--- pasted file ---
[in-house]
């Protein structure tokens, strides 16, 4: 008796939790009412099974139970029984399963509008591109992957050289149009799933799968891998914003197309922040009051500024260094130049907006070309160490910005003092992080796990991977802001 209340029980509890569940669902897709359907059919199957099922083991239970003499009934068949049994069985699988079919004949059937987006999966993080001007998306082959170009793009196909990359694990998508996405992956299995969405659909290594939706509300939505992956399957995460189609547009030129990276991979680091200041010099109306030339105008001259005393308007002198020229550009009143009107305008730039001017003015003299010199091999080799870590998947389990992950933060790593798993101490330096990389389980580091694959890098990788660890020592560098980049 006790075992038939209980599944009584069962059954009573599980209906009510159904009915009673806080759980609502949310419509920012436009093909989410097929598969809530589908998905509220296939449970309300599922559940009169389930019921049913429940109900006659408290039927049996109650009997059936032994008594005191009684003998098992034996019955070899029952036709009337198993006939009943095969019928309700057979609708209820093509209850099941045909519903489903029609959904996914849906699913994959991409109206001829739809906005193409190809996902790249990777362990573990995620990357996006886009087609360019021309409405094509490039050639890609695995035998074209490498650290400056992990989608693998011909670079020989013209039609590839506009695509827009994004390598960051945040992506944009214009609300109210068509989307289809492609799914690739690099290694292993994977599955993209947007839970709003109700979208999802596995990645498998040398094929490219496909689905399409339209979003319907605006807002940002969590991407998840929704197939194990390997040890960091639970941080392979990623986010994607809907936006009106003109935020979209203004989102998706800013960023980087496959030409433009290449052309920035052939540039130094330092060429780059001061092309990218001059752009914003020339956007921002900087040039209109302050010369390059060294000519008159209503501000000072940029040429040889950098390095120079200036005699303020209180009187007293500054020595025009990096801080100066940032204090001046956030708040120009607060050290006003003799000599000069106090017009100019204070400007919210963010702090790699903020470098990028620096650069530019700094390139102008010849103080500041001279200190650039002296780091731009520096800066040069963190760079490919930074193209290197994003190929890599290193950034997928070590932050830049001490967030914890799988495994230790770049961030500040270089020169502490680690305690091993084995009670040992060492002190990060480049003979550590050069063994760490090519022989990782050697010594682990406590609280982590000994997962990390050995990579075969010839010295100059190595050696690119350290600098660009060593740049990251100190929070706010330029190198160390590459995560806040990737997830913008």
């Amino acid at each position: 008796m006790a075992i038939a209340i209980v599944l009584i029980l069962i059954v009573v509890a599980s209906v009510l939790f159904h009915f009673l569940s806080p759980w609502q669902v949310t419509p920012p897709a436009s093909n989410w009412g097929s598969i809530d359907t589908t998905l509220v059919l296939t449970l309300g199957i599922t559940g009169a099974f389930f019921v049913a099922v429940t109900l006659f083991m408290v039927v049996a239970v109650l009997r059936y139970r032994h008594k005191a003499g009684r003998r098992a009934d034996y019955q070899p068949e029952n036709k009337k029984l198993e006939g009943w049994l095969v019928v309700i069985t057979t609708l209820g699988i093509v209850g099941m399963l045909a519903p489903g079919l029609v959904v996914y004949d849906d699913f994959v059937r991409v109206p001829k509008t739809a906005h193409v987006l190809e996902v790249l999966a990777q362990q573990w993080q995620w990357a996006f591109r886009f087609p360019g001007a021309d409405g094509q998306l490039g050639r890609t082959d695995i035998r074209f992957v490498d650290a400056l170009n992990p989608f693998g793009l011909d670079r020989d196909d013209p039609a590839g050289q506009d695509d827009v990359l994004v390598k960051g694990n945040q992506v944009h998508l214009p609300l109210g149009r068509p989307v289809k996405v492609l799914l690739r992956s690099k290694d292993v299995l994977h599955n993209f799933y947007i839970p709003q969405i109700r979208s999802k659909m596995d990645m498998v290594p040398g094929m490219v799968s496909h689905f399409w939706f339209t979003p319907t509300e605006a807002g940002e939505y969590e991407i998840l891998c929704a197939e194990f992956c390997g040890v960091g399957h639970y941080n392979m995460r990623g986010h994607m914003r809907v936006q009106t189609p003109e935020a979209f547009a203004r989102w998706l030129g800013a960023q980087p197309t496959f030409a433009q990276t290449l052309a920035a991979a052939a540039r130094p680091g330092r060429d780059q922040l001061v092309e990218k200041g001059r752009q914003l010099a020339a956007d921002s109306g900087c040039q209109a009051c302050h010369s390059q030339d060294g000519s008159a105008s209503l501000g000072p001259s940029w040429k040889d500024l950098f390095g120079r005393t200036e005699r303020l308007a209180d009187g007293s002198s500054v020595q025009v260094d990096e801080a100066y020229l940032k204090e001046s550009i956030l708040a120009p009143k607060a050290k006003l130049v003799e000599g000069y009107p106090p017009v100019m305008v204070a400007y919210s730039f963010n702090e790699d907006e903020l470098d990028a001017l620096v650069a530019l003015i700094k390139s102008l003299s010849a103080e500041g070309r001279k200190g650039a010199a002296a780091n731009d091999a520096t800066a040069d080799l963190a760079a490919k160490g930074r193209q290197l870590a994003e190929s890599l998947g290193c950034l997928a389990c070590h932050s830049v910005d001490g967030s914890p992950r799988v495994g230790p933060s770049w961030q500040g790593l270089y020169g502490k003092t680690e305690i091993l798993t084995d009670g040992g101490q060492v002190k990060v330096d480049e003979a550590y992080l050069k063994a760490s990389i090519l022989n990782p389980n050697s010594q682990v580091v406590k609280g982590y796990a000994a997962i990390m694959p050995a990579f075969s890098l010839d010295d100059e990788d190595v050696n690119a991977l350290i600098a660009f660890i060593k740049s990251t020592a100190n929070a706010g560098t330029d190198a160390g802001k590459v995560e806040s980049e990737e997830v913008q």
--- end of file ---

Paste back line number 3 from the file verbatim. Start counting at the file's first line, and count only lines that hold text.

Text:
């Amino acid at each position: 008796m006790a075992i038939a209340i209980v599944l009584i029980l069962i059954v009573v509890a599980s209906v009510l939790f159904h009915f009673l569940s806080p759980w609502q669902v949310t419509p920012p897709a436009s093909n989410w009412g097929s598969i809530d359907t589908t998905l509220v059919l296939t449970l309300g199957i599922t559940g009169a099974f389930f019921v049913a099922v429940t109900l006659f083991m408290v039927v049996a239970v109650l009997r059936y139970r032994h008594k005191a003499g009684r003998r098992a009934d034996y019955q070899p068949e029952n036709k009337k029984l198993e006939g009943w049994l095969v019928v309700i069985t057979t609708l209820g699988i093509v209850g099941m399963l045909a519903p489903g079919l029609v959904v996914y004949d849906d699913f994959v059937r991409v109206p001829k509008t739809a906005h193409v987006l190809e996902v790249l999966a990777q362990q573990w993080q995620w990357a996006f591109r886009f087609p360019g001007a021309d409405g094509q998306l490039g050639r890609t082959d695995i035998r074209f992957v490498d650290a400056l170009n992990p989608f693998g793009l011909d670079r020989d196909d013209p039609a590839g050289q506009d695509d827009v990359l994004v390598k960051g694990n945040q992506v944009h998508l214009p609300l109210g149009r068509p989307v289809k996405v492609l799914l690739r992956s690099k290694d292993v299995l994977h599955n993209f799933y947007i839970p709003q969405i109700r979208s999802k659909m596995d990645m498998v290594p040398g094929m490219v799968s496909h689905f399409w939706f339209t979003p319907t509300e605006a807002g940002e939505y969590e991407i998840l891998c929704a197939e194990f992956c390997g040890v960091g399957h639970y941080n392979m995460r990623g986010h994607m914003r809907v936006q009106t189609p003109e935020a979209f547009a203004r989102w998706l030129g800013a960023q980087p197309t496959f030409a433009q990276t290449l052309a920035a991979a052939a540039r130094p680091g330092r060429d780059q922040l001061v092309e990218k200041g001059r752009q914003l010099a020339a956007d921002s109306g900087c040039q209109a009051c302050h010369s390059q030339d060294g000519s008159a105008s209503l501000g000072p001259s940029w040429k040889d500024l950098f390095g120079r005393t200036e005699r303020l308007a209180d009187g007293s002198s500054v020595q025009v260094d990096e801080a100066y020229l940032k204090e001046s550009i956030l708040a120009p009143k607060a050290k006003l130049v003799e000599g000069y009107p106090p017009v100019m305008v204070a400007y919210s730039f963010n702090e790699d907006e903020l470098d990028a001017l620096v650069a530019l003015i700094k390139s102008l003299s010849a103080e500041g070309r001279k200190g650039a010199a002296a780091n731009d091999a520096t800066a040069d080799l963190a760079a490919k160490g930074r193209q290197l870590a994003e190929s890599l998947g290193c950034l997928a389990c070590h932050s830049v910005d001490g967030s914890p992950r799988v495994g230790p933060s770049w961030q500040g790593l270089y020169g502490k003092t680690e305690i091993l798993t084995d009670g040992g101490q060492v002190k990060v330096d480049e003979a550590y992080l050069k063994a760490s990389i090519l022989n990782p389980n050697s010594q682990v580091v406590k609280g982590y796990a000994a997962i990390m694959p050995a990579f075969s890098l010839d010295d100059e990788d190595v050696n690119a991977l350290i600098a660009f660890i060593k740049s990251t020592a100190n929070a706010g560098t330029d190198a160390g802001k590459v995560e806040s980049e990737e997830v913008q």